Harry Fry & Associates: During 2020, most crane and lift companies were deemed essential services. Work may have slowed down at the very onset in March-April 2020, but picked up to a normal pace once the companies were deemed essential. There have been pockets of the U.S. that have been more adversely affected, such as New York, New Jersey and California, where the state mandates for lockdowns were far stricter. As states release their lockdowns, we are seeing the work in those areas start up again.
Jeff Whitcomb: There is massive pent-up demand. When the pandemic ends there will be nothing “holding the water back.” Travel and leisure markets will likely be the first out of the gate and that will drive demand at ports. I also see the energy sector pricing coming back, which will allow for investment into the sector and therefore, we will see energy services take their equipment out of mothballs. We are all working in new ways and from new locations, and I think many of those changes will be permanent. This will drive a lot of economic activity as supply chains are altered and transportation is used less often.
Linda Brown: We at Commercial Credit Group (CCG) see the construction finance markets coming back strong in 2021, although it might take until mid-year to gain full momentum. The construction finance market proved to be surprisingly steady through 2020 with the exception of a drastic slowdown during March-April. We are now seeing more activity in the crane markets and anticipate continued growth in both the crane and construction equipment finance markets going forward.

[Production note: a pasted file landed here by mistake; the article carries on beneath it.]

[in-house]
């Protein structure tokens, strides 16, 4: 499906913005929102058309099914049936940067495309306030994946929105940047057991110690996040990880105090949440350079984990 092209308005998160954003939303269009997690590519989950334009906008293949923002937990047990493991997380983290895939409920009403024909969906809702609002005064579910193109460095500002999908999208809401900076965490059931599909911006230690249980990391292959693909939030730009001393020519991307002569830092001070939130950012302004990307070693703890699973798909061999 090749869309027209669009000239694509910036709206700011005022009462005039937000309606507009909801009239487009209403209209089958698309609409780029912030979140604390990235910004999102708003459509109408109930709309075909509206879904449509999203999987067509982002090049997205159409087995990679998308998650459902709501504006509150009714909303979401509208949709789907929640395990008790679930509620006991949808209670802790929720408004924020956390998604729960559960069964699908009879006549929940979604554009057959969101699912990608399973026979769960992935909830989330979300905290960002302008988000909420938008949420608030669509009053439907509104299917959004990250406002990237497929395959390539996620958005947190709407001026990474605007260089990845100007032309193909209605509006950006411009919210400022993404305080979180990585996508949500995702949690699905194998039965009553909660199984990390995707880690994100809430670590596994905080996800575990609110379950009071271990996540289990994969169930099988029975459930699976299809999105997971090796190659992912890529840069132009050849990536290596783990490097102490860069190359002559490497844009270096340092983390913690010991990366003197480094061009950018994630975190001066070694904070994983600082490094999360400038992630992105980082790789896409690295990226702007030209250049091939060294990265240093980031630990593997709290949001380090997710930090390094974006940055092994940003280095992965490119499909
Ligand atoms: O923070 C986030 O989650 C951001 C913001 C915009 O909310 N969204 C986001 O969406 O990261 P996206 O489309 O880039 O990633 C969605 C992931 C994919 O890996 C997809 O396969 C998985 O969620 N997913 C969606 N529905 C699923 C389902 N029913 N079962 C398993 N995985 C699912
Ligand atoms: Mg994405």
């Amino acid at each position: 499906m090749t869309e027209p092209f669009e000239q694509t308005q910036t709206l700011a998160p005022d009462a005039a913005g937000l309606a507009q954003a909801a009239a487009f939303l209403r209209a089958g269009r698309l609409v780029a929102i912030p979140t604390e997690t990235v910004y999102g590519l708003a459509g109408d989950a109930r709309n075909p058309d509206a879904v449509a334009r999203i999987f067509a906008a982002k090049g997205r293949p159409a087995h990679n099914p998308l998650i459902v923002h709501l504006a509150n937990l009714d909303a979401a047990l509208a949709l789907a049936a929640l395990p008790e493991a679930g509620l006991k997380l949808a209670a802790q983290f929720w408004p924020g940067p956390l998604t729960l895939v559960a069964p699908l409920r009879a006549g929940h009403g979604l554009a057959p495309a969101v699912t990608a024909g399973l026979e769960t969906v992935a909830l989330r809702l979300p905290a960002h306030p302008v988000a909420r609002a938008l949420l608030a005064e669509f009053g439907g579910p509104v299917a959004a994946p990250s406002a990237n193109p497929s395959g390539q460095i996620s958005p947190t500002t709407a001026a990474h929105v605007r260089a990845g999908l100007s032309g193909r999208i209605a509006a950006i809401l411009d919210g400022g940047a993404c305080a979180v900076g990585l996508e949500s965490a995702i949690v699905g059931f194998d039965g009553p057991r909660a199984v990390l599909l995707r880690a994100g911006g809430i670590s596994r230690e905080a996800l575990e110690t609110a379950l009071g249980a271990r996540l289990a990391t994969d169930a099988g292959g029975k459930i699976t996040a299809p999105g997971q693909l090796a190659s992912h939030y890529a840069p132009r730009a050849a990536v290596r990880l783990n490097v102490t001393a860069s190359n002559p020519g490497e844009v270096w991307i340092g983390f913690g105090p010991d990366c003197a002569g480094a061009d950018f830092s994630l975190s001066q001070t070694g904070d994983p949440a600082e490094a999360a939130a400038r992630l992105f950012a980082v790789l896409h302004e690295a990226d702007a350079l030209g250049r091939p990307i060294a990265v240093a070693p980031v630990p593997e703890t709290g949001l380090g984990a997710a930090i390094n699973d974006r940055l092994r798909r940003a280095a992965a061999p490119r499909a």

Is there likely to be a surge in crane sales as the pandemic subsides? Will pent-up demand play out?
Harry Fry & Associates: Pent up demand for cranes is tough to gauge as even during the pandemic many companies continued to acquire new and used equipment. Many crane companies are considering crane acquisitions and would purchase used equipment if available. So yes, if the economy opens to full potential, I believe many companies would have a demand for new or used cranes. However, when the economy appears headed for strong growth a perfect storm could hold a “surge” back because demand for manufacturing materials will be strong across many industries, causing a strain for supplies, which in effect may dampen factory deliveries.
Jeff Whitcomb: Yes, I believe there will be. The only limiting factor will be availability. We already see it in some crane models – whether that is a result of engine supply issues, electronics or other. It will take some time for the manufacturing plants to catch up. Perhaps, for the balance of 2021 there will be “fits and starts” in that regard. I do see a long, sustained demand for both new and used cranes that will last for several years. Infrastructure projects are really strong, and I am personally seeing a lot of activity there.